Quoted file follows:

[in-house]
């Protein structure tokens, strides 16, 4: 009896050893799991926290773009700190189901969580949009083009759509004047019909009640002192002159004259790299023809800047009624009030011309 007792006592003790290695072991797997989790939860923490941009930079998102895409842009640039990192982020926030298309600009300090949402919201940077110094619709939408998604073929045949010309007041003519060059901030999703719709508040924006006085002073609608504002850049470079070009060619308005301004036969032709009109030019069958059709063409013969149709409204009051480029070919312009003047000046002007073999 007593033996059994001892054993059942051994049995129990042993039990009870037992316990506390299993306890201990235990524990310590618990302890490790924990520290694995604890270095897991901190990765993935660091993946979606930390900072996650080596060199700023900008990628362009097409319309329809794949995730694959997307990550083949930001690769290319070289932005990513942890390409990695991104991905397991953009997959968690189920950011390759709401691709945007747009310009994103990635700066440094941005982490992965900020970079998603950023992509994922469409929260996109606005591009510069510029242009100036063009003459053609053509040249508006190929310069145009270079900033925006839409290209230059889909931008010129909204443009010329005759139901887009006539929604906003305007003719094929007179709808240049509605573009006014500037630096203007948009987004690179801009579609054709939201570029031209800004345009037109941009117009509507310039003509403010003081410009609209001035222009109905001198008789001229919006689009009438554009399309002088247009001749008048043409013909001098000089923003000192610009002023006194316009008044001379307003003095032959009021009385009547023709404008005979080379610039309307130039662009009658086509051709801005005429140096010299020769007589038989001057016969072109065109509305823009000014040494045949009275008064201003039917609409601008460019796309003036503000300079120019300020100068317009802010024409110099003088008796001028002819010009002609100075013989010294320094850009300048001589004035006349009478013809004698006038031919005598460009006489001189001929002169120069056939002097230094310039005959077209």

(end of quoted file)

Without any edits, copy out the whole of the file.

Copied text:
[in-house]
């Protein structure tokens, strides 16, 4: 009896050893799991926290773009700190189901969580949009083009759509004047019909009640002192002159004259790299023809800047009624009030011309 007792006592003790290695072991797997989790939860923490941009930079998102895409842009640039990192982020926030298309600009300090949402919201940077110094619709939408998604073929045949010309007041003519060059901030999703719709508040924006006085002073609608504002850049470079070009060619308005301004036969032709009109030019069958059709063409013969149709409204009051480029070919312009003047000046002007073999 007593033996059994001892054993059942051994049995129990042993039990009870037992316990506390299993306890201990235990524990310590618990302890490790924990520290694995604890270095897991901190990765993935660091993946979606930390900072996650080596060199700023900008990628362009097409319309329809794949995730694959997307990550083949930001690769290319070289932005990513942890390409990695991104991905397991953009997959968690189920950011390759709401691709945007747009310009994103990635700066440094941005982490992965900020970079998603950023992509994922469409929260996109606005591009510069510029242009100036063009003459053609053509040249508006190929310069145009270079900033925006839409290209230059889909931008010129909204443009010329005759139901887009006539929604906003305007003719094929007179709808240049509605573009006014500037630096203007948009987004690179801009579609054709939201570029031209800004345009037109941009117009509507310039003509403010003081410009609209001035222009109905001198008789001229919006689009009438554009399309002088247009001749008048043409013909001098000089923003000192610009002023006194316009008044001379307003003095032959009021009385009547023709404008005979080379610039309307130039662009009658086509051709801005005429140096010299020769007589038989001057016969072109065109509305823009000014040494045949009275008064201003039917609409601008460019796309003036503000300079120019300020100068317009802010024409110099003088008796001028002819010009002609100075013989010294320094850009300048001589004035006349009478013809004698006038031919005598460009006489001189001929002169120069056939002097230094310039005959077209």